ORDER OF THE ARROW
The Order of the Arrow (OA) is Scouting’s national honor society. It sets out to recognize those youth and adult campers who best exemplify the Scout Oath and Law in their daily lives, to develop and maintain camping traditions and spirit, to promote Scout camping and to crystallize the Scout habit of helpfulness into a life purpose of leadership in cheerful service to others. To gain membership in the Order of the Arrow, a registered Boy Scout or Varsity Scout must hold the First Class rank or higher. He must have taken part in a minimum of 15 days and nights of Scout camping in a 2-year period, including a 6-day and 5-night camping experience at a local or national council facility operated and accredited by the BSA. Eligible Scouts must then be elected to the Order by other members of their unit, following approval by their Scoutmaster or Varsity Scout team Coach. The tabulations and who receives the required number of votes is kept secret until they are Called Out at Summer Camp. Once called out, those scouts must attend a required OA ordeal in order to be inducted into the Order of the Arrow. There are normally 2 OA ordeals following the call out. Failure to attend one of those OA ordeals will disqualify you from obtaining this honor at that time and you must be re-elected for this honor again.
Achieving Eagle Scout is the highest rank one can earn in scouts. While not everyone will achieve this status, it doesn’t lessen the experience that one would have with scouting. A young man trying to obtain this status will require the help and assistance of his troop. He must demonstrate his ability to organize and lead his volunteers to complete his Eagle Project. His Eagle Project must meet several requirements and be approved by several committees.
In order to obtain Eagle Scout you must be an active member in the troop. While understanding that there are various other extra-curricular activity that you may be involved in or the need to obtain employment, obtaining Eagle Scout is a privilege. It is not a right and therefore should be earned by putting in your hard work and effort in organizing and leading other members on accomplishing your Eagle project. You must complete it before your 18th birthday and should allow ample time to get it approved by the various committees (roughly 6 months).
Once you get into high school it becomes very challenging to juggle scouts with other things going on with you in your life. Obtaining Eagle Scout is an individual accomplishment and is hard to dictate when this process should occur. Due to challenges at various ages it makes it difficult to pin point an appropriate age but as a guide anywhere starting at the age of 12 on up. At the latest, one should start no later than the age of 17 by presenting it to the Troop Committee for initial approval and plan on having it completed by 17 ½ or 17 ¾ to avoid disappointment for not having enough time to complete it before you turn 18.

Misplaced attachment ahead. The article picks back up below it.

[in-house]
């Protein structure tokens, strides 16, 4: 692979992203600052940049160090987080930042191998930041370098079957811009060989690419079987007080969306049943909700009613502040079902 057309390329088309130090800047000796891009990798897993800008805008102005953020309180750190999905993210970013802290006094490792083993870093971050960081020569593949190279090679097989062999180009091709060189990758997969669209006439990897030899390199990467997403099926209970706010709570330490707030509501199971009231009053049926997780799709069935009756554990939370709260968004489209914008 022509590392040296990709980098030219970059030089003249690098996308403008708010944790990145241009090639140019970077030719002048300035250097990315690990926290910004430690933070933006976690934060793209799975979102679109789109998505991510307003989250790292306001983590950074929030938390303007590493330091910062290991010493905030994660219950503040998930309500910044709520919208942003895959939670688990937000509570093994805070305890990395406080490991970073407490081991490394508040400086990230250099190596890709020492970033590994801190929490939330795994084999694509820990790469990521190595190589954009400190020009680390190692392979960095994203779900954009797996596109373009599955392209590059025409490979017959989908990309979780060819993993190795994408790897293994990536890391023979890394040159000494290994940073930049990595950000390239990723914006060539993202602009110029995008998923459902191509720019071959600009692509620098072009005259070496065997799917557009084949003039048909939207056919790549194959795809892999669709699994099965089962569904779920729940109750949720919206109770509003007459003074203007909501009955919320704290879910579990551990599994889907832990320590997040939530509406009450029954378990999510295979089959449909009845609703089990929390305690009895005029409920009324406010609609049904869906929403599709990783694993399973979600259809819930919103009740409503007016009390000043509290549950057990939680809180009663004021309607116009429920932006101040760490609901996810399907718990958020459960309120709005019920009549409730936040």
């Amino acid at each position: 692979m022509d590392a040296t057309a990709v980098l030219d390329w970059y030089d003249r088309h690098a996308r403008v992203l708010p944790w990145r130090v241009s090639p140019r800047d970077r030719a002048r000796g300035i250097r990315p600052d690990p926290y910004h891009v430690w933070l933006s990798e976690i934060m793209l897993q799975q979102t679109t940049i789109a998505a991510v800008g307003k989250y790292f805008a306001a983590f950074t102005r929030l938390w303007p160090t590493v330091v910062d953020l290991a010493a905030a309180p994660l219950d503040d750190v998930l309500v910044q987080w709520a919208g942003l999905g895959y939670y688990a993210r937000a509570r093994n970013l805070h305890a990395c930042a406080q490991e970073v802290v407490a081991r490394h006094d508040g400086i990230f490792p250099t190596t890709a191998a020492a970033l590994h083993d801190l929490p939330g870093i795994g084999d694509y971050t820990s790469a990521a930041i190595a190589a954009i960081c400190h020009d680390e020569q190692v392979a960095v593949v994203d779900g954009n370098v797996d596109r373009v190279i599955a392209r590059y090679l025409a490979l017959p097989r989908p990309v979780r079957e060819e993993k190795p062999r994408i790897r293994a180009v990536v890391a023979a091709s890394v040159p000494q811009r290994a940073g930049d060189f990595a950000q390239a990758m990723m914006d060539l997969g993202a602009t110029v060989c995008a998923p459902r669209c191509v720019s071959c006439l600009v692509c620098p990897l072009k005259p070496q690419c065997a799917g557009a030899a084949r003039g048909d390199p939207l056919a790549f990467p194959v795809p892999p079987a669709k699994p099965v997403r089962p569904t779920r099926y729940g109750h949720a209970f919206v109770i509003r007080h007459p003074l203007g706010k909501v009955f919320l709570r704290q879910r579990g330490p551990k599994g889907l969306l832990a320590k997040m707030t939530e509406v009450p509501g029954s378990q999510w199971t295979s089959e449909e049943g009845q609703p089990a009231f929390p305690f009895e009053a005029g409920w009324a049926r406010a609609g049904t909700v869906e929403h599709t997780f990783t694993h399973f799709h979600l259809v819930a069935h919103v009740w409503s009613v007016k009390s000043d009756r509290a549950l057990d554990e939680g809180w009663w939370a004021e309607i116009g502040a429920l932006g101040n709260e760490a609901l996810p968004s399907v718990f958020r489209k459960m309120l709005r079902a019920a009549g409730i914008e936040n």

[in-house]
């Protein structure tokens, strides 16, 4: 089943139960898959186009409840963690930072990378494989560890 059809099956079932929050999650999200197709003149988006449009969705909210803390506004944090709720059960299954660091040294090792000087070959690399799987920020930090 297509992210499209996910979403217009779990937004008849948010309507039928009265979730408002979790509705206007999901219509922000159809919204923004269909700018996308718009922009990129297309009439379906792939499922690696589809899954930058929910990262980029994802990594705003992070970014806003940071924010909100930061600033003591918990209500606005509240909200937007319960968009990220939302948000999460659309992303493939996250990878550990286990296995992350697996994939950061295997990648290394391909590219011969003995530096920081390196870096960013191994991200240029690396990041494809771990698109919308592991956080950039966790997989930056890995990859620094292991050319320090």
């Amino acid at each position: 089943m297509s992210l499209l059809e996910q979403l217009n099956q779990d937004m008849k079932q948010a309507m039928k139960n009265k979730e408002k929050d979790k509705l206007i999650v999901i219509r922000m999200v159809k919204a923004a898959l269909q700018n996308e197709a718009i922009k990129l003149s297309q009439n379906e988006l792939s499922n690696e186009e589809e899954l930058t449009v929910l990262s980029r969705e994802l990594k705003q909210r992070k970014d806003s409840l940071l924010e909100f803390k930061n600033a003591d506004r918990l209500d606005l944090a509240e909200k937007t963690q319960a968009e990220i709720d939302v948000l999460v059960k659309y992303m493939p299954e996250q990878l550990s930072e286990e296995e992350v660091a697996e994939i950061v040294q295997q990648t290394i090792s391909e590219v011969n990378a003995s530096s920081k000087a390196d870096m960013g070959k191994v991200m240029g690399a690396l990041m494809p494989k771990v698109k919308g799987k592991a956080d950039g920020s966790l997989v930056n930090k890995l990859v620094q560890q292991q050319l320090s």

As a responsible scout, it is your duty to find out what is required and start working on it as soon as you can. The Troop Committee is the initial committee you present your Eagle project to for their approval of your project. How many times you meet with the Troop Committee depends on the amount of effort and completion of your Eagle Book before the Troop Committee gives it their final stamp of approval. After this, a presentation in front of the Roundtable takes place which occurs only on the first Thursday of every month. If approved, then the following Thursday is your presentation it front of the Eagle Board for final approval. It is only after the Eagle Board approves your Eagle Project can you actually start truly working on your project by sending out letters, asking for donations or gathering supplies.
The Troop Committee meets only once a month and so you must have their approval before you can be allowed to present your Eagle Project to the Roundtable. Since we meet after Roundtable, the next available time Roundtable occurs is the first Thursday of the next month and then the following Thursday to the Eagle Board pending approval by both. This long process is why you must allow ample time to not only present your project but to get it approved by the 3 different Committees. From your initial approval at the Troop Committee roughly figure at least on at least 3-6 months before you will be ready to present your Eagle Project to Roundtable and the Eagle Board. After this you need to allow time to send out letters, get responses and have fund raisers if necessary before you start your Eagle Project. This adds another month or two. Please ask the Scoutmaster or the Troop Committee Chair for clarification if need be.